Scott Carpenter said...

Is there a fossiliferous outcrop near Jackson, MS? I have heard the Moodys Branch outcrops there. Thanks. Escottcarp@att.net

Anonymous said...

My parents took my kids when they wer little here and now they are grown with children of their own. I would like to take my grandchildren. I need to know if the area is accessable by car and if there are clear places to enter that water that are not overgrown with weeds and too snakey?

Anonymous said...

Hi, I'm an MSU architecture student living in Starkville, always loved fossil hunting in our state. I've been to Frankstown numerous times and found substantial amounts of fossils both there and along the Mississippi River. I haven't been able to travel to the river lately or up to Frankstown, so I've been searching for some local places to hunt. Are there any outcrops/nice road cuts around the starkville/columbus area that anyone knows of to find cretaceous fossils? Any suggestions would be great, email me at jts285@yahoo.com

Anonymous said...

Brent, Byron or whoever may be local...I live just out of New Albany & would love to go hunting tis spring if you could let me know, or show me where to go.My e-mail is barbara_crump@att.net Thanks in advance!

Connie said...

Hell creek in new Albany? My kids and i love fossil hunting but had no luck there.maybe just didn't get in the right spots. I did buy two huge fossils off of a guy and he said they came out of Hell creek . If anyone has info where to look in Hell creek please share conniebself@yahoo.com thanks. I live close to etta ms. We are always in our creek(Mitchell creek) mainly old snuff jars and bottles found.has a lot of neat sandstone. Find pieces of Pertified wood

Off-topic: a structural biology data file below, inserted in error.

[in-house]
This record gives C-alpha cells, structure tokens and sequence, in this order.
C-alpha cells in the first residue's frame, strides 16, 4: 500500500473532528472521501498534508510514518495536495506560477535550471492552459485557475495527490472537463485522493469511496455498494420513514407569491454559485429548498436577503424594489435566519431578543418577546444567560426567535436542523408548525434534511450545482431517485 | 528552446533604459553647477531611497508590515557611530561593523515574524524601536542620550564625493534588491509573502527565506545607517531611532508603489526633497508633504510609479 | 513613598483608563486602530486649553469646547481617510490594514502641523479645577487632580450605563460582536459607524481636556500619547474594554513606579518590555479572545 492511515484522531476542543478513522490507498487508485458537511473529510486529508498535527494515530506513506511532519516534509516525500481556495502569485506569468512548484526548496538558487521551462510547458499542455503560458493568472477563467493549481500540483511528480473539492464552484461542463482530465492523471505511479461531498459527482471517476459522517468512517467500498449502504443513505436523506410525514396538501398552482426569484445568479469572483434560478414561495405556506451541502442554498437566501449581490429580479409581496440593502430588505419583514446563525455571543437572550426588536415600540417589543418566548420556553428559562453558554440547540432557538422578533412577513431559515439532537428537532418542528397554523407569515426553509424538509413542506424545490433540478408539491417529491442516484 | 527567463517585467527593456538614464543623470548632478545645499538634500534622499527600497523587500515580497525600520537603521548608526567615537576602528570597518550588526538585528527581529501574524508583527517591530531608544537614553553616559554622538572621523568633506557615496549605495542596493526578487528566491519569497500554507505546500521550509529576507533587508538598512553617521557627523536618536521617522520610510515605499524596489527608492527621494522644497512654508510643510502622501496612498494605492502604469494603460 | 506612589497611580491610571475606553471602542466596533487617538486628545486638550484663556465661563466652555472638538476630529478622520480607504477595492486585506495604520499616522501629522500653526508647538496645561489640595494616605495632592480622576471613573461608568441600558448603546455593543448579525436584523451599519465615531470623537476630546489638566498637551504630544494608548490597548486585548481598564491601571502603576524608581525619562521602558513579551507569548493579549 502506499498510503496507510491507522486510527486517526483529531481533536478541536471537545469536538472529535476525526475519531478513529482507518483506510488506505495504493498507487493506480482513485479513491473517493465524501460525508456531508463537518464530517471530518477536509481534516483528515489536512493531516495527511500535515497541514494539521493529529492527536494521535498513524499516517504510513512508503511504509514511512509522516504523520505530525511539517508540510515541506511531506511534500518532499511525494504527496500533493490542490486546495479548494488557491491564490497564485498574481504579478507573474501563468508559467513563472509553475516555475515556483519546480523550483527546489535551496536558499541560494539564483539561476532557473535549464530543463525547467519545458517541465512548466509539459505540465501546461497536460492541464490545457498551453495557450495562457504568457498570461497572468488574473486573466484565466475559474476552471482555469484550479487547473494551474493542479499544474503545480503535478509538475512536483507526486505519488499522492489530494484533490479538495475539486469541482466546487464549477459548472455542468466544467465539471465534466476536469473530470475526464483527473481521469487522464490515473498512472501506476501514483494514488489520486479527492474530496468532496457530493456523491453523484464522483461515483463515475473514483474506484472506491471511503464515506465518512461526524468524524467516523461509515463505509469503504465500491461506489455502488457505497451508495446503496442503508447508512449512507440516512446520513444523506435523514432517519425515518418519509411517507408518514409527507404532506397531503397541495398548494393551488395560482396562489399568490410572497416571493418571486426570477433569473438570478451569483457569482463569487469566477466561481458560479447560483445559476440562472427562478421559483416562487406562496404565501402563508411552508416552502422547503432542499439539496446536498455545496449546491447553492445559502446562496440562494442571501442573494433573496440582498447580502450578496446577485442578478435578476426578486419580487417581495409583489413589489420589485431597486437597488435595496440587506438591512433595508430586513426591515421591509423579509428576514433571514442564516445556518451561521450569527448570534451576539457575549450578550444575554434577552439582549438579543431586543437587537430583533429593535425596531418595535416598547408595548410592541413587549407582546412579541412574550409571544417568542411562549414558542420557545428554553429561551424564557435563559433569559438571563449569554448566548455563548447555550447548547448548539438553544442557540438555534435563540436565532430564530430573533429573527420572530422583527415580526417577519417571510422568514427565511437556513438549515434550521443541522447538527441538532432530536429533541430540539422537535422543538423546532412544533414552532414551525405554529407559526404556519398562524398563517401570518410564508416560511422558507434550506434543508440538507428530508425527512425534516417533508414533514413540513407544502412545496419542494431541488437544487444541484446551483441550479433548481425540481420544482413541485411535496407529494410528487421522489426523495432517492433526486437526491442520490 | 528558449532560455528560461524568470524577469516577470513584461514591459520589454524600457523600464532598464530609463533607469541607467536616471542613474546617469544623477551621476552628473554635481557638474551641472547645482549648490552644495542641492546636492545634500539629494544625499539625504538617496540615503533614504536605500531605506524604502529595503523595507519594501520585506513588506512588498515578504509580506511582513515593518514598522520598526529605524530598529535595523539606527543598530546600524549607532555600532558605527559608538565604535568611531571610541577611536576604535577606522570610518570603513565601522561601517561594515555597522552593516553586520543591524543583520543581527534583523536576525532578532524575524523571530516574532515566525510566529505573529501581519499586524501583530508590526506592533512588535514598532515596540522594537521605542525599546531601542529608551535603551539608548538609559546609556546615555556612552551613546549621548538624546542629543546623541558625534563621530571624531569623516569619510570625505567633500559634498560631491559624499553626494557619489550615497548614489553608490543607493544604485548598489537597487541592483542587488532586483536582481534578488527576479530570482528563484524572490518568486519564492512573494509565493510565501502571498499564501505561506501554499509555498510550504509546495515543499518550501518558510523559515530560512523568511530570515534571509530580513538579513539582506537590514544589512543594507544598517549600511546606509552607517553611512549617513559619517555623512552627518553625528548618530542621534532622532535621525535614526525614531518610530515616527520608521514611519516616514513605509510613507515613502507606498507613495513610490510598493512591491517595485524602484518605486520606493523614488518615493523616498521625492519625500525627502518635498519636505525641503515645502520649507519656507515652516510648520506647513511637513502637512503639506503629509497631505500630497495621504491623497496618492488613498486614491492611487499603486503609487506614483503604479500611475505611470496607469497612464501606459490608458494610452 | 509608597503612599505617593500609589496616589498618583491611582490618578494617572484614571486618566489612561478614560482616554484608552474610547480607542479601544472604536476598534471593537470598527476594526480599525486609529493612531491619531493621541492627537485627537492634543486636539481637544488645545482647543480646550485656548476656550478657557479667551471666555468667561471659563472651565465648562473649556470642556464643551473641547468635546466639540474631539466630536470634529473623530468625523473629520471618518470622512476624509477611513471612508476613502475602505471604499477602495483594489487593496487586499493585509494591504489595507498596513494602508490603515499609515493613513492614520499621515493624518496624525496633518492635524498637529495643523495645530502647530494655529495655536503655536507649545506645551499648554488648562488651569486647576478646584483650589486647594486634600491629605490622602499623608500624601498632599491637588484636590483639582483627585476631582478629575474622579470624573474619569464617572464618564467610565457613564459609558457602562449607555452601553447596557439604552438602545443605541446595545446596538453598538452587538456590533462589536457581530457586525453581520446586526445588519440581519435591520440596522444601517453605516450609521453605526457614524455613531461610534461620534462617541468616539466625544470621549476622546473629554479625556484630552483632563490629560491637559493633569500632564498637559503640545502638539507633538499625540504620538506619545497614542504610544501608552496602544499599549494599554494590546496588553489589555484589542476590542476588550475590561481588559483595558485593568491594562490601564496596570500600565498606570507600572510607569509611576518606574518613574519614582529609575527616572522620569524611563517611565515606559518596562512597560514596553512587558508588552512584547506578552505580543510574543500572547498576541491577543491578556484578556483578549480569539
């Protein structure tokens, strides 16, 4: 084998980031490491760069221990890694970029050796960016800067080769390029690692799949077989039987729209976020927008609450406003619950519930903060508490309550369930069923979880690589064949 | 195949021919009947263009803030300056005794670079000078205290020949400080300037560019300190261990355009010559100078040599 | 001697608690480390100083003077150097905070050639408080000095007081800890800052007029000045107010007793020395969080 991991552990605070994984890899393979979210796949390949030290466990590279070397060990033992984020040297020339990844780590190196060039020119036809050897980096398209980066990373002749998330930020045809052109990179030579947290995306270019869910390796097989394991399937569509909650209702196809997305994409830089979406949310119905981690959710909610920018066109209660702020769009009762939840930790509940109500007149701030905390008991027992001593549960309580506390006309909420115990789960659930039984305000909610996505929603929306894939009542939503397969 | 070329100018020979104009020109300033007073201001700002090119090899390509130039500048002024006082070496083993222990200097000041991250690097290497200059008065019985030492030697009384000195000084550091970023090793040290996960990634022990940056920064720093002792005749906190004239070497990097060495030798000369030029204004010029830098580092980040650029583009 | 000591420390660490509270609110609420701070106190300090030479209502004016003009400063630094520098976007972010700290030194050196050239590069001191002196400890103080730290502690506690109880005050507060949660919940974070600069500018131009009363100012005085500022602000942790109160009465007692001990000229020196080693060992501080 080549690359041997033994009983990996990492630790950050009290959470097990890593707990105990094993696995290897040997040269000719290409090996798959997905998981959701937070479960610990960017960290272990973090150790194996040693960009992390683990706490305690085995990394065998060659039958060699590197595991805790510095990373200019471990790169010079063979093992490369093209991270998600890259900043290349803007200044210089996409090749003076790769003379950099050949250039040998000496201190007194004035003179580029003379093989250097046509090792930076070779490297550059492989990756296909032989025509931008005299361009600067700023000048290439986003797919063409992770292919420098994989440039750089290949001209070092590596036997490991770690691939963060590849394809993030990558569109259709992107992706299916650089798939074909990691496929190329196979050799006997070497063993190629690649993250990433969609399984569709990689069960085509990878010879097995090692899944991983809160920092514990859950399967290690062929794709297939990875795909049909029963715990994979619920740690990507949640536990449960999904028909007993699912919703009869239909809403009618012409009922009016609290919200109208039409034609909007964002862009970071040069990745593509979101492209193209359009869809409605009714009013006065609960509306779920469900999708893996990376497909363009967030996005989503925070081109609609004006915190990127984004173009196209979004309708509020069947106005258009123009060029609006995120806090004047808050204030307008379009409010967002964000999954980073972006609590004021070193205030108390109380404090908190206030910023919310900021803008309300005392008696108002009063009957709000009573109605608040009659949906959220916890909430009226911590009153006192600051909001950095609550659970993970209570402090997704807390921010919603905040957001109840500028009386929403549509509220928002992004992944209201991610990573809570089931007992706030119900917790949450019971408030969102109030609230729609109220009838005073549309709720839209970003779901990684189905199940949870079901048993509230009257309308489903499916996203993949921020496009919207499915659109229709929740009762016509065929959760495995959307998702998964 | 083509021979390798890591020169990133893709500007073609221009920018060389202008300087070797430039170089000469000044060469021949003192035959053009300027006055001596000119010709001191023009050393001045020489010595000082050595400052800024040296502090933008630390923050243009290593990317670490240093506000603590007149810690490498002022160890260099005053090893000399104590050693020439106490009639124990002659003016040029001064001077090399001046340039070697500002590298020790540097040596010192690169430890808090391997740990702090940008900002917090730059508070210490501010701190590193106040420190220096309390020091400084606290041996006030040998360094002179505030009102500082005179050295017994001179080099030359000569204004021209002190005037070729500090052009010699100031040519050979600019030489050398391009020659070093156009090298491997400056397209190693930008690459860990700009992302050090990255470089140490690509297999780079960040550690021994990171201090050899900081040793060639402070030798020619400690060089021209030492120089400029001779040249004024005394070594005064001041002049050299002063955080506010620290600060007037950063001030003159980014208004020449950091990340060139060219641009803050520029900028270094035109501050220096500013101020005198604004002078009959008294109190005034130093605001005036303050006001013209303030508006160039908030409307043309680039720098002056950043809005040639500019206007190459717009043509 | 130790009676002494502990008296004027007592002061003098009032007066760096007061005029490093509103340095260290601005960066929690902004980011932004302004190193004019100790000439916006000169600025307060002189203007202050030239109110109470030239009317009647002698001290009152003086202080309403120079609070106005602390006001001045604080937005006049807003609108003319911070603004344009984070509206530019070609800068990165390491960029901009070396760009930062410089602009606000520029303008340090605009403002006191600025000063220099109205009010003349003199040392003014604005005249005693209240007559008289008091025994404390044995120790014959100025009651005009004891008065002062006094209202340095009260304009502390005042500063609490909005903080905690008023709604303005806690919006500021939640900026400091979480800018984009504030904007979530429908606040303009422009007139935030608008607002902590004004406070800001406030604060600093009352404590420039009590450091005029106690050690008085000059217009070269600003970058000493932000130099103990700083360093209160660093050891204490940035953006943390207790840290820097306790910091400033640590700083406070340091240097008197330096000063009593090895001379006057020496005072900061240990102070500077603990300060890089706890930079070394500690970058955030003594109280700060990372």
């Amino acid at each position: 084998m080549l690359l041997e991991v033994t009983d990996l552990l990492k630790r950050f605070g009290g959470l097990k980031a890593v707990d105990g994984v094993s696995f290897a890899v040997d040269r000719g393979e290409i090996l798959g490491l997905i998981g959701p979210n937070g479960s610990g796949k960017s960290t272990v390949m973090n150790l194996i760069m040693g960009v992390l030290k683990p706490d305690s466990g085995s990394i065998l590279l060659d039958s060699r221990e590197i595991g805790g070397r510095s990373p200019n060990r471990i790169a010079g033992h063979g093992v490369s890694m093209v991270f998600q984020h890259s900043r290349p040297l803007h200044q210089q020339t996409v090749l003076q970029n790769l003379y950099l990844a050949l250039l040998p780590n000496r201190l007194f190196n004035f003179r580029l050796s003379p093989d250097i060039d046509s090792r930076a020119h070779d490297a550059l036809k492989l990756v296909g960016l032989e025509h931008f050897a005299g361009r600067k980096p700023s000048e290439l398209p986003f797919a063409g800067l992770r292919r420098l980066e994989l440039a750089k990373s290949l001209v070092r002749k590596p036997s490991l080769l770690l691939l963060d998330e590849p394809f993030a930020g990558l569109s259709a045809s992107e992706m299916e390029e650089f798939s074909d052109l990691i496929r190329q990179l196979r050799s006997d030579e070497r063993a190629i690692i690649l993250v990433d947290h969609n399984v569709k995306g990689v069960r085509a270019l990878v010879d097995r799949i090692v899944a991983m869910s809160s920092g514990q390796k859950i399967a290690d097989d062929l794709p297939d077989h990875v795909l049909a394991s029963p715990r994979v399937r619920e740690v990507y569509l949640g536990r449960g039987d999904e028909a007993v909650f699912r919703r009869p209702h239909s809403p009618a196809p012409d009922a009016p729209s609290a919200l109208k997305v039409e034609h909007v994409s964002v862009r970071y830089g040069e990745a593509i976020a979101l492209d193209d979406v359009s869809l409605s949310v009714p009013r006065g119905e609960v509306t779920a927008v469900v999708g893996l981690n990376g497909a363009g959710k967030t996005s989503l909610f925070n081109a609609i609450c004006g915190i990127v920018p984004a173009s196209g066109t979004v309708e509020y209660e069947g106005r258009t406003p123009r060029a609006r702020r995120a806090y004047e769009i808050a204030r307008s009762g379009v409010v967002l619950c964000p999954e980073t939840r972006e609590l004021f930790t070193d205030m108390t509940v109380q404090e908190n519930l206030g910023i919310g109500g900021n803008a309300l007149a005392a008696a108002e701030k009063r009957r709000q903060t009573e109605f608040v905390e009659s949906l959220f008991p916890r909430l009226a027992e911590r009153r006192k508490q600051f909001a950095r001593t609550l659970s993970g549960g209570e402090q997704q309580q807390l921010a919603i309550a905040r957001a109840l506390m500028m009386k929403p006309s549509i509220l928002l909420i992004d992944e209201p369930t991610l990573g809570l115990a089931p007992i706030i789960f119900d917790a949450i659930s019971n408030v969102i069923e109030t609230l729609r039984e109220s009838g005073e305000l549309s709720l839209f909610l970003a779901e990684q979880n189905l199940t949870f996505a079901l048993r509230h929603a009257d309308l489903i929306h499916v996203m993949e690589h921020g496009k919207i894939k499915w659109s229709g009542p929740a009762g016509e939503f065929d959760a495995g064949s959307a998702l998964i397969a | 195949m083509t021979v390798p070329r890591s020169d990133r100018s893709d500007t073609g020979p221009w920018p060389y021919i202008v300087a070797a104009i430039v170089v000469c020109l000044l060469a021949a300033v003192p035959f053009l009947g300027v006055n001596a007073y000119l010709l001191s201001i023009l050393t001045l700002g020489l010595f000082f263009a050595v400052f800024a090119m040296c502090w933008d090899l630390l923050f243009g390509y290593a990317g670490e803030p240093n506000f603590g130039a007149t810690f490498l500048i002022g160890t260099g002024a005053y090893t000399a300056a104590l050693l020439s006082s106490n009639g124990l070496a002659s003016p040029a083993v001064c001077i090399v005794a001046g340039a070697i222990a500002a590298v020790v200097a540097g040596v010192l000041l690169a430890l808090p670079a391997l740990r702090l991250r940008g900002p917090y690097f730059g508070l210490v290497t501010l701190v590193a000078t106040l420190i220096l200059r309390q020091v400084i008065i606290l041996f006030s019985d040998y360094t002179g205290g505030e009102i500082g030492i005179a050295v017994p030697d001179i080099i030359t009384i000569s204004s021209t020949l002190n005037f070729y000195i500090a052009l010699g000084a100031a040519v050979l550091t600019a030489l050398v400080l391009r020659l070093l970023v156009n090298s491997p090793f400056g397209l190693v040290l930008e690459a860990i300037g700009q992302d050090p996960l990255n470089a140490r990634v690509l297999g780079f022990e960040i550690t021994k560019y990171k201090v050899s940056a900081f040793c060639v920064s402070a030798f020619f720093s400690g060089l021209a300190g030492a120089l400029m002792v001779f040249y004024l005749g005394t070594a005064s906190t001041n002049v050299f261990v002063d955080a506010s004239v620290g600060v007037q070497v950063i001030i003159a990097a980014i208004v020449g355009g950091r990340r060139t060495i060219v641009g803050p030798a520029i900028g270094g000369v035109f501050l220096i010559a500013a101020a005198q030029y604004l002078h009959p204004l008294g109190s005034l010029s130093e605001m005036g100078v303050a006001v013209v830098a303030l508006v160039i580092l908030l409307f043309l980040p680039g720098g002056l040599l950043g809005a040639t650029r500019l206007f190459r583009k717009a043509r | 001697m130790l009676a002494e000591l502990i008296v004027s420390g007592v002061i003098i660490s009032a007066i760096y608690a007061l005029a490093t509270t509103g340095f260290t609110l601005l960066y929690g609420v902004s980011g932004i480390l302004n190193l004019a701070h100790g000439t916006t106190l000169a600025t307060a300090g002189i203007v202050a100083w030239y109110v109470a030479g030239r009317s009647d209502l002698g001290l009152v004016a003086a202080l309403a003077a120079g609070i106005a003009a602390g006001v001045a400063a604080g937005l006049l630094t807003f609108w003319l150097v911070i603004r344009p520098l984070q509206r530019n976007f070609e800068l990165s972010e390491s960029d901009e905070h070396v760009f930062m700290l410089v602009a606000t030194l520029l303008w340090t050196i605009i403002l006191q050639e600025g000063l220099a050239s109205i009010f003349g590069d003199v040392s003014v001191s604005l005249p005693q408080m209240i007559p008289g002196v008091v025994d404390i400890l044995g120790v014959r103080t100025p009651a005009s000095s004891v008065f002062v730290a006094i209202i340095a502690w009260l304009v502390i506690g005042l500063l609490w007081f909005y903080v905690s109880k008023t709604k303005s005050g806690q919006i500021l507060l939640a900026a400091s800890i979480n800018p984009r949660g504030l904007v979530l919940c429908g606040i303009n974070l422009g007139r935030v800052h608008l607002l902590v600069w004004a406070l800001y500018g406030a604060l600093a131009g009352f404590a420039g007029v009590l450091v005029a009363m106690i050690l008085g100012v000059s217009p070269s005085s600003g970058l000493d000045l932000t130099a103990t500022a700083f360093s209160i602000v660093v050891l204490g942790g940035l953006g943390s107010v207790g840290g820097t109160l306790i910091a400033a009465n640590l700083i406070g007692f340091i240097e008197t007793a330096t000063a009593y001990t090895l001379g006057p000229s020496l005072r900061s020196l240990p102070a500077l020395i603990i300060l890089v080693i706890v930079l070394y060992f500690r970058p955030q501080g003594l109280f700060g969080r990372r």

Anonymous said...

Anonymous from west Arkansas was asking on this Blogger back in 2007 about sand formations that looked like tubes. These are probably fulgerites, formed when lightning strikes sandy ground and melts the tube wall, but not the core. Ones from Grenada Lake, south side near the dam, in MS are in red sand and have walls smooth inside and out, and are up to a foot long (at least that is how much was exposed). Nothing to do with Frankstown, but anonymous did ask.

Anonymous said...

The architecture student from MSU should look a quarter mile south of the old Hwy82 bridge across the Luxapalila River in Columbus MS - look for the grey high banks on the east side. Shark teeth, wood partly petrified and partly peat, and other stuff.

Anonymous said...

It was on the tip of my tounge and driving me nuts, yes, fulgerites!
N.west Mississippi is my favorite place anywhere near here to fossil hunt. Little treasure troves of ancient history from the sea that watched the peak of the giant creatures, and the grand finale soon after. Fossil hunting was the glue between me and my sons throughout their childhood. Now I get to do it all over again, this time with tom-girls.
They want to know about birds and frogs and trees and stars and dinosaurs and rocks and......
I got this one.

Michael Lambert II said...

I'm thinking about coming that way to collect fossils and go to Cretaceous park, u up for some fossil collecting?